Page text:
The sources of the income of the Hoshiarpur Improvement Trust are: municipal contribution, Government Grants ,loans, etc. the income and expenditure of the Hoshiarpur Improvement Trust, Hoshiarpur as on March 31,1975, wereRs.2,57,500 and Rs.10,534 respectively


(d) Panchayati Raj


Panchayati Raj is a three-tier system of administration for the develoment of village with the panchayat at the village level , the panchayat samiti at the block level and the zila parishad at the district level.  It has been introduced to provide a bold and imaginative leadership for the all round development of the village community.  As the economic uplift of the community cannot be entrusted to any organization other than the one represented by the villagers themselves, the role of the Panchayati Raj in building the nation becomes more important.  The Panchayati Raj Movement was launched in the State on October 2, 1961.


Gram Panchayats. – Punjab can be called the cradle of the Indian Panchayat institution.  The incoming Aryans first settled in this very area and established the village panchayats.  It is in the Punjab again that the village communities lasted the longest.  The panchayat or the institution of village council is as old as India’s history and is part of her tradition.  The ancient panchayats, serving as the units of local government, discharged most of the functions that affected the life of the village communist.  These institutions flourished in relative isolation and were unaffected by the social and political changes that took place in urban India up to the eighteenth century.  With the advent of British rule, serious inroads were made into the old pattern of village life and the village communist started changing.  With the State dealing directly with the individuals in the villages, panchayats languished ; they no longer remained effective units of local government.1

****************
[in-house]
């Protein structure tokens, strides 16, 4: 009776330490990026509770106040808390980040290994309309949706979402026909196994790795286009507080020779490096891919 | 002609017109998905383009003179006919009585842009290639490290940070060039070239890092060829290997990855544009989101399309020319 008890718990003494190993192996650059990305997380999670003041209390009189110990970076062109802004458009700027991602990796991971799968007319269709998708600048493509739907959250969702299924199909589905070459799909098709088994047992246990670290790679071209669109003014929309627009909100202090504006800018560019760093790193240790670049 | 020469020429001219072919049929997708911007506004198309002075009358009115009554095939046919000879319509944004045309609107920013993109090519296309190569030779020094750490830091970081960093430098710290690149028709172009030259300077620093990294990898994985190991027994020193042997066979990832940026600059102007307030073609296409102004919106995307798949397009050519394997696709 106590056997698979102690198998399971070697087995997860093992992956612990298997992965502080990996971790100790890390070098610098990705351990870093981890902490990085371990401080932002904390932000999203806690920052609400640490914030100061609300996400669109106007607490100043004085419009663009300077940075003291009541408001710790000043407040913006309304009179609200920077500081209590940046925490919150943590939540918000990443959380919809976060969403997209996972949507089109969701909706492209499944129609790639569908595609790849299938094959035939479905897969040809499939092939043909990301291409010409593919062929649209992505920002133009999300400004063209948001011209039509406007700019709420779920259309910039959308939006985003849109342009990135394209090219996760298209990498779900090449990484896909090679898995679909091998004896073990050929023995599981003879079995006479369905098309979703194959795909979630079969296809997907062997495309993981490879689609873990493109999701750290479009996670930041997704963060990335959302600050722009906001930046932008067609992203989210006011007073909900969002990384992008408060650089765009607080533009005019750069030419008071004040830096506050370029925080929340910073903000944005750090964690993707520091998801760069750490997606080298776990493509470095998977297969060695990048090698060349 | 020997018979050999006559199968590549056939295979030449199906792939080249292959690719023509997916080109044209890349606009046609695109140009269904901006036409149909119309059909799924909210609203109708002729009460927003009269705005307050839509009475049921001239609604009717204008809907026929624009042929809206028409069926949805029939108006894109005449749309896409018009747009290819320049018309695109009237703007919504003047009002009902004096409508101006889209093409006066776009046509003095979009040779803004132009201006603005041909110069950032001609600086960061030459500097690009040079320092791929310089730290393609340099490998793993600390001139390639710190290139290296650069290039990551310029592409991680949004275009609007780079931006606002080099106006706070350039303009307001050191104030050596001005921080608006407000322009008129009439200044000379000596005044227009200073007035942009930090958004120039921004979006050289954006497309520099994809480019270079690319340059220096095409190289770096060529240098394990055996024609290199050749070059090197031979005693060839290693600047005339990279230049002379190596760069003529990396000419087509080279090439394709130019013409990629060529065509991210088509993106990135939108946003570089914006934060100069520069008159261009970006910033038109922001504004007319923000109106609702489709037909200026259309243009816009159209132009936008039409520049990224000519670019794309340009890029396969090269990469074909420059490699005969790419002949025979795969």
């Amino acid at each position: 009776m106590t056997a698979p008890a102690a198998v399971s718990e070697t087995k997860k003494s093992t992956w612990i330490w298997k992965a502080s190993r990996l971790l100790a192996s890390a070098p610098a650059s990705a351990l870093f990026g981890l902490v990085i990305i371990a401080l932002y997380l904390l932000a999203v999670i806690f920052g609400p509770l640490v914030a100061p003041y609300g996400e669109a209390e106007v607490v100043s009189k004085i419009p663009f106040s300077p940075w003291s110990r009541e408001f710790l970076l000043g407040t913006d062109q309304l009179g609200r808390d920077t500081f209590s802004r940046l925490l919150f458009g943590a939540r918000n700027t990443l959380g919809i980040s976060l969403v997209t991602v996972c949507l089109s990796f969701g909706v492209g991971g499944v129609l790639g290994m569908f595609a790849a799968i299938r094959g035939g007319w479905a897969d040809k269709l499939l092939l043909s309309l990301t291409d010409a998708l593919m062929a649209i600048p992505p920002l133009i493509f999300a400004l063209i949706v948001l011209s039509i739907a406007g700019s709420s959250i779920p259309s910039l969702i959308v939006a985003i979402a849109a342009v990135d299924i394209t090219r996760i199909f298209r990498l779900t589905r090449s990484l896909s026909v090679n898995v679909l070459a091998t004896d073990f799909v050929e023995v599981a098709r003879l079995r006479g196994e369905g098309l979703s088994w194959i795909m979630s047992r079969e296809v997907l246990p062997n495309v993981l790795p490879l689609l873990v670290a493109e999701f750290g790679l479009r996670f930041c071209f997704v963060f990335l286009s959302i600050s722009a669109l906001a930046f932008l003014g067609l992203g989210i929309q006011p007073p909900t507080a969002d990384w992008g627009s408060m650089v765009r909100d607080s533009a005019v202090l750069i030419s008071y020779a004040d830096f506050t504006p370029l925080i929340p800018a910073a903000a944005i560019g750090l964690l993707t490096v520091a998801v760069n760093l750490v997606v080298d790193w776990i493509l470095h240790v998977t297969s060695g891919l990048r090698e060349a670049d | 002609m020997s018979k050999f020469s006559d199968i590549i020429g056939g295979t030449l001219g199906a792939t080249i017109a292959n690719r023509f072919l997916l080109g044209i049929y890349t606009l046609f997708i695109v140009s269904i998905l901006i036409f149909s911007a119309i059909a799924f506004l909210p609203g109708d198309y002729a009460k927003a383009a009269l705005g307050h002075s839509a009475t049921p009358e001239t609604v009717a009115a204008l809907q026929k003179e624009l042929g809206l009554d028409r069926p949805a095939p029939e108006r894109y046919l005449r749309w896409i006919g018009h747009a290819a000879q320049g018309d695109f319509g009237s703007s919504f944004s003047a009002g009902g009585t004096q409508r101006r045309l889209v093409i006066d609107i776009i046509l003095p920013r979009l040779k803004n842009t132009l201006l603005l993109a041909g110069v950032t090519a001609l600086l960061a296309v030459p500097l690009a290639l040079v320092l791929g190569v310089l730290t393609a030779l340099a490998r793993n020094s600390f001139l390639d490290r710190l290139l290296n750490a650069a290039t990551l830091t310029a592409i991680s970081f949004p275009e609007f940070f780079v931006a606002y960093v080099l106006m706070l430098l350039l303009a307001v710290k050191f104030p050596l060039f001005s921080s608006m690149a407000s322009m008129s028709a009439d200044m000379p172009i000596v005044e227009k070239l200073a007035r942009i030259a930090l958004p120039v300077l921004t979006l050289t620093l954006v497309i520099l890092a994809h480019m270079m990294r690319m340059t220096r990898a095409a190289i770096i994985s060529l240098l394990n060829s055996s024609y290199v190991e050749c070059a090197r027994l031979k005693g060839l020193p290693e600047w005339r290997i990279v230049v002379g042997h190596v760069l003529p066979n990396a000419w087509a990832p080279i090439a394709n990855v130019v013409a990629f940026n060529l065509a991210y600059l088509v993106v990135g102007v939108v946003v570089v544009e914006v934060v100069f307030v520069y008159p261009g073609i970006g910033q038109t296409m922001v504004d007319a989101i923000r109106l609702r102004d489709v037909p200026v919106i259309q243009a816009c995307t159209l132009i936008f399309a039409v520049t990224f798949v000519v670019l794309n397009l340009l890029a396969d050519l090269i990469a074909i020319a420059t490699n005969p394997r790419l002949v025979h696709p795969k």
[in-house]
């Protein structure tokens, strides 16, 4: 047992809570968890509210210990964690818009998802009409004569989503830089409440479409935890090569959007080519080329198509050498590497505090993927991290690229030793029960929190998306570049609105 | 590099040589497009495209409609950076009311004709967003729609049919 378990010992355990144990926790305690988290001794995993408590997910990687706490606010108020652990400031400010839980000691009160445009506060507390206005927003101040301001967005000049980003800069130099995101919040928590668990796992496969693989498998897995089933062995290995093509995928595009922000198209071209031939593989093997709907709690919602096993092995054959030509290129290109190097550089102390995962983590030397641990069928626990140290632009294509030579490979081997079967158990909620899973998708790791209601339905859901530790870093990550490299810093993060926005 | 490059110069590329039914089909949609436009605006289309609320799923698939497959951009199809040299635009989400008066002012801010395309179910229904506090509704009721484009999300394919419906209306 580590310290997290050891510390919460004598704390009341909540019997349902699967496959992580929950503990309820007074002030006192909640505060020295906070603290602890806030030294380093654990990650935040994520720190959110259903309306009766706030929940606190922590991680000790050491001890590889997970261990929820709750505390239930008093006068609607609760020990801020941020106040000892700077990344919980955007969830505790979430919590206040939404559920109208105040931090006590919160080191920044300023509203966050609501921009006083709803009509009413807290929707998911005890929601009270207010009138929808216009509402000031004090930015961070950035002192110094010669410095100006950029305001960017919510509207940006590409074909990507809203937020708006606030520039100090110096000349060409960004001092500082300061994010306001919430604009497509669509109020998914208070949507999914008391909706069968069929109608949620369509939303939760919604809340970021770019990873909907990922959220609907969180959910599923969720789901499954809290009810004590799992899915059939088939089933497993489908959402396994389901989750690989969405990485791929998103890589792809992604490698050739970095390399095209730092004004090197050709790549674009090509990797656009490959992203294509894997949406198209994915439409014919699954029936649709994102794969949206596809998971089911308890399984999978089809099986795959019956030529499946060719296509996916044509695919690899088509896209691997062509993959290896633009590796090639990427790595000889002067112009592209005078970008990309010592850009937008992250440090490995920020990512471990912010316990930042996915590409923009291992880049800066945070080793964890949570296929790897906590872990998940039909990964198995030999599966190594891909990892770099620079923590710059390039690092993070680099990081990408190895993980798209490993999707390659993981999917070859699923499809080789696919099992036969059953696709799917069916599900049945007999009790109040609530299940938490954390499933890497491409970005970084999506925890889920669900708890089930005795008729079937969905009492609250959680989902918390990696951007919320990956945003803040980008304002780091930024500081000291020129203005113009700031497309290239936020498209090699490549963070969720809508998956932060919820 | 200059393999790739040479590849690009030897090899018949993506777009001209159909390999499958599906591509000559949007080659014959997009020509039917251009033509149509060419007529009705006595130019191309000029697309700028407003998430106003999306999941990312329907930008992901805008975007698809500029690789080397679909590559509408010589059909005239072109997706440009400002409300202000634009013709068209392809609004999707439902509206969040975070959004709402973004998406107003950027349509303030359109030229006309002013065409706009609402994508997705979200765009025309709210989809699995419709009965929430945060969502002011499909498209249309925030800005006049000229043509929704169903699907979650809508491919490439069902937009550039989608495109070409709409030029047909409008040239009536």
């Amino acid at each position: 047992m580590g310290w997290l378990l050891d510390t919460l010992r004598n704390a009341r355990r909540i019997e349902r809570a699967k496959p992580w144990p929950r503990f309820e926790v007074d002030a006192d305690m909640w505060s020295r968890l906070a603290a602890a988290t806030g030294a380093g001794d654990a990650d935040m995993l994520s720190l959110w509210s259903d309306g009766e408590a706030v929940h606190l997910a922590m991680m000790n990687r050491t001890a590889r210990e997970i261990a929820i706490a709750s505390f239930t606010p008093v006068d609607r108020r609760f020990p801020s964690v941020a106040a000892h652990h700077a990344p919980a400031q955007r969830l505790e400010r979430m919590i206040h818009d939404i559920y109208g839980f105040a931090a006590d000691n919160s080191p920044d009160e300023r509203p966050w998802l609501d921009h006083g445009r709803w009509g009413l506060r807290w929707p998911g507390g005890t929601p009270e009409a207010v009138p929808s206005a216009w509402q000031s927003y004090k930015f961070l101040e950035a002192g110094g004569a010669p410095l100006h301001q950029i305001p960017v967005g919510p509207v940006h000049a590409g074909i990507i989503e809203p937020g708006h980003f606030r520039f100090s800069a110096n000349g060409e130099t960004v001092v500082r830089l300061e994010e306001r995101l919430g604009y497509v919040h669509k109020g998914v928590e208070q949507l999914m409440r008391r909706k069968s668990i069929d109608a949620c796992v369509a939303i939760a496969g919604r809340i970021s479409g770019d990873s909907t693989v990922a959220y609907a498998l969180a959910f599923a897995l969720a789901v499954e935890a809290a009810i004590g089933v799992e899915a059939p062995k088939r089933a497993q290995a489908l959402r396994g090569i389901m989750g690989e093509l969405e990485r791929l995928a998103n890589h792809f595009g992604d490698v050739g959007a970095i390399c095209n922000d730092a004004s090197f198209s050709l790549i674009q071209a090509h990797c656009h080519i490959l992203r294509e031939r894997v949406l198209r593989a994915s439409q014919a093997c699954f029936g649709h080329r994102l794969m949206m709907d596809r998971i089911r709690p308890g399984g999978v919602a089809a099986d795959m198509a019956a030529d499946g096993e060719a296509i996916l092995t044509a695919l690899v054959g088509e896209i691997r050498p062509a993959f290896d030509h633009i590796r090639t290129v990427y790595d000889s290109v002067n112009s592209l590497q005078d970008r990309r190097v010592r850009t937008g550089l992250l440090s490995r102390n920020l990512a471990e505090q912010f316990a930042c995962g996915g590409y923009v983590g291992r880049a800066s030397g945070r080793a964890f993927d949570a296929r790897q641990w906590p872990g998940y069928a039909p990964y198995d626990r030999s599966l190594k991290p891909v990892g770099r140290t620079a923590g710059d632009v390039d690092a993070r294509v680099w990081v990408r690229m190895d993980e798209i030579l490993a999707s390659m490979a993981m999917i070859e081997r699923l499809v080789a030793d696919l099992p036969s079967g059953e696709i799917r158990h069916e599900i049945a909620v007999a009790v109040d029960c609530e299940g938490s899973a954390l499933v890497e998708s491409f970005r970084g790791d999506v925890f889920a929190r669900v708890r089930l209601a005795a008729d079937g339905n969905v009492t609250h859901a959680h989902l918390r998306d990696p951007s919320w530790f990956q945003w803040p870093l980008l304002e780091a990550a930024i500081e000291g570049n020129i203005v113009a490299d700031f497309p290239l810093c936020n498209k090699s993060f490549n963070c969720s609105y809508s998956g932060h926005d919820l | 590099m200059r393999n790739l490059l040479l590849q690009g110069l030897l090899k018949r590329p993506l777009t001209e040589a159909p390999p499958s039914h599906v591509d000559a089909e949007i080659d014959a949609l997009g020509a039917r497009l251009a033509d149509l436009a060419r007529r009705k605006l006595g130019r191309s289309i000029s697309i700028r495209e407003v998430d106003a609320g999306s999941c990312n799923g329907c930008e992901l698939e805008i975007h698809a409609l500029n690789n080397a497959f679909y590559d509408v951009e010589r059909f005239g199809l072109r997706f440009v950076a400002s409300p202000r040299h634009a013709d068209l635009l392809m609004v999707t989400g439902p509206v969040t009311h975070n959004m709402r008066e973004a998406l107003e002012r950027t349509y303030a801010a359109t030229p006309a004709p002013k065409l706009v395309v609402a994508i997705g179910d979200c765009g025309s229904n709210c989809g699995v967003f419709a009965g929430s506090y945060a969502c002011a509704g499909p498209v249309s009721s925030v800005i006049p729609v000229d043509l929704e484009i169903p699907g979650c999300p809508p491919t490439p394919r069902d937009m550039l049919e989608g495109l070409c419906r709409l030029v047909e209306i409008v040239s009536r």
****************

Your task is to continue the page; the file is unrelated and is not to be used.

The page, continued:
During the Muslim rule in India, the panchayats lost most of their importance and significance.  The Muslim rulers believed in a unitary form of Government, and as such, wide powers were vested by them in the Qazi and the Kotwal, which were prejudicial to the panchayat  institution.  The panchayats thus lost their administrative functions and were reduced to mere social bodies.  The system was, however, partially revived in the days of Maharaja Ranjit Singh in the Punjab.  The institution of panchayats decayed during the early period of the British rule.  As a result of the highly centralized system of administration which the British introduced, the old quasi-democratic rural policy crumbled and what followed was not far from anarchy.  However, the British government did not take long to realize that the old panchayats must be resuscitated in some form or another to restore communal life in the rural areas.